Please respond to discussion below using current APA edition and 2 scholarly references. Must be at least 150 words.

My clinical experience for this week continued to be rewarding and challenging as well. The patient I encountered this week had neurological problems, particularly related to a decline in cognition and mobility. This encounter was an excellent opportunity to gain hands-on experience in the evaluation and management of neurological conditions in older adults. One challenge I faced was to accurately determine the cognitive decline of the patient who was unwilling to engage in some aspects of evaluation and cognitive tests. This is common in older adults who often describe cognitive tests as embarrassing, stressful, and bewildering (Wong & Jacova, 2019). Nevertheless, success was achieved by establishing rapport and trust with the patient, which enabled a more complete evaluation.

The patient was a 68-year-old Caucasian female who displayed symptoms of cognitive impairment, difficulty with coordination and balance, and decline in mobility. She had a 2-year history of progressive cognitive decline that started as difficulties recalling recent events and information, learning new tasks, and sustaining attention. She reported that she had retired from employment as an administrative assistant 10 years ago, not because of cognitive challenges but because family finances allowed it. Her past medical history was remarkable for type 2 diabetes and hypertension, both diagnosed 4 years ago and are well-controlled with medications and lifestyle modifications. There was no significant surgical history or family history. She had no history of alcohol, smoking, or other drug use, abuse, or misuse.

The evaluation consisted of a thorough review of medical history, cognitive screening tests, neurological tests, and gait assessment. An initial clinical review revealed that the patient had increasingly withdrawn from the closest people she had, including family members and friends. Neurocognitive assessment revealed an MMSE score of 14/30, poor visuospatial and executive skills, as well as poor verbal fluency. Her speech was fluent without semantic deficits, and her neurological exam was pertinent for normal muscle power and tone, normal gait, and mild ideomotor apraxia. Her general physical exam was insignificant, and her vital signs were normal and stable: BP of 116/70 mmHg, RR of 18/min, HR of 93/min, temp of 98.6oF, BMI of 24.0, and pain of 0/10. MRI and EEG had revealed mild temporal atrophy and bitemporal slowing, respectively, during her previous consultation with a neurologist.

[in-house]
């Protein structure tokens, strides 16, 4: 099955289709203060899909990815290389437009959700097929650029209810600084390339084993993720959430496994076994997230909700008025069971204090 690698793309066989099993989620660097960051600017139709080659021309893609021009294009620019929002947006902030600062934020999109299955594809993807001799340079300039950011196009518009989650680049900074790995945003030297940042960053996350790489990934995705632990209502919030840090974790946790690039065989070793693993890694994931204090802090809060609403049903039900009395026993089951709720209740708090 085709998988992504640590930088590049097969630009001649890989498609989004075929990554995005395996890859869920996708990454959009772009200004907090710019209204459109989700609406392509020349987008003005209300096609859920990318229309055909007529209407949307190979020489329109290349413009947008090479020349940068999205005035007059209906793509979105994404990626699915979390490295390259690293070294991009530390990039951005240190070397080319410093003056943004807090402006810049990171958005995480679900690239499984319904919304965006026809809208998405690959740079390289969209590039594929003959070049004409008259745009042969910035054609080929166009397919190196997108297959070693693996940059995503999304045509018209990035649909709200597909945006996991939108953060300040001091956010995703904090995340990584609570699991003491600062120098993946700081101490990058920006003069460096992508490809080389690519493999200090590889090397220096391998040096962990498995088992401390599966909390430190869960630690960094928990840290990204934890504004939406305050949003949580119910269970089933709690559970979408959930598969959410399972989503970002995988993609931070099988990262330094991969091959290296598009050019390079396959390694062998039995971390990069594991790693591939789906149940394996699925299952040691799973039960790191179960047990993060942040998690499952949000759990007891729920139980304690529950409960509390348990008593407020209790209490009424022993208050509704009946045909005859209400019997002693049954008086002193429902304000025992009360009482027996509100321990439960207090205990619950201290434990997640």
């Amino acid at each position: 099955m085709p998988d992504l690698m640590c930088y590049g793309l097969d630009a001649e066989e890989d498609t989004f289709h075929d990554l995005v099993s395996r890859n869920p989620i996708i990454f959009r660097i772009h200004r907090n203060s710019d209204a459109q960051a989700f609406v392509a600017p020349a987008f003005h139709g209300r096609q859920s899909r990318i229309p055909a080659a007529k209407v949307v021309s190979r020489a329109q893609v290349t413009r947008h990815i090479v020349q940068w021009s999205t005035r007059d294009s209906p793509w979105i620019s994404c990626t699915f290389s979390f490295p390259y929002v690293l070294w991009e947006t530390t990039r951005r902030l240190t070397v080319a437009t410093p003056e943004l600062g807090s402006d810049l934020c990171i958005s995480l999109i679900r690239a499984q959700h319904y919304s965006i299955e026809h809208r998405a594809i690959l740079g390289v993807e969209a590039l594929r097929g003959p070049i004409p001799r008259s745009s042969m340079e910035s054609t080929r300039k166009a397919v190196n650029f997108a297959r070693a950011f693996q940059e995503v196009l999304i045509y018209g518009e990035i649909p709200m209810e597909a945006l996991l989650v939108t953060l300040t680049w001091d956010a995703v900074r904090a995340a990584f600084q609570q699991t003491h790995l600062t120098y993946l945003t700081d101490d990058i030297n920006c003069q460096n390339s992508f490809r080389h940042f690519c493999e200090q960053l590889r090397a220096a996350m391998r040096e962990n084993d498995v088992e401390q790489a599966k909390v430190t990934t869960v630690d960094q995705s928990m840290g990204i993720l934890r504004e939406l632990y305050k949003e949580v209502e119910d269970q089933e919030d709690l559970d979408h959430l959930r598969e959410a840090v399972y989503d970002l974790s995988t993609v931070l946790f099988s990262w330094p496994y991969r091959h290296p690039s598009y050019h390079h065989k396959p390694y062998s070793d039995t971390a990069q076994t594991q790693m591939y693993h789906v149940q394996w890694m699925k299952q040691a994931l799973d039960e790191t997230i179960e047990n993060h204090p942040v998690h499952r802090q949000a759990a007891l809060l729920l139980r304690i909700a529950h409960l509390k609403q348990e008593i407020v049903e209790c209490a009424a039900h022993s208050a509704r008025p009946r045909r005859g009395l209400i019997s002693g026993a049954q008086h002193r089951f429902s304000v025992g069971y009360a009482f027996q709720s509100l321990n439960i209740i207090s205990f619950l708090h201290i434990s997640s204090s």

The Core differential diagnoses that were considered included Alzheimers disease (AD), normal pressure hydrocephalus, and vascular dementia. Based on the progressive memory problem and cognitive decline, along with the MMSE score and the previous MRI and EEG findings, AD was suspected (Atri, 2019). The plan of care for the patient included further diagnostic evaluation including MRI and CT scan of the brain, laboratory tests with the aim of excluding other reversible causes of cognitive decline, and referral to a neurologist for specialized assessment and implementation of the interventions to optimize cognitive function and mobility. The health promotion measure that we addressed with this patient was a personalized exercise program based on her abilities and preferences to enhance mobility and balance.

In conclusion, this weeks clinical experience was another excellent learning and rewarding opportunity. From this clinical practice, I realized the significant role that a holistic assessment plays in the diagnosis and management of neurological disorders in the elderly. The research guidelines proposed by the American Academy of Neurology underline the importance of early diagnosis, multidisciplinary team cooperation, and personalized interventions.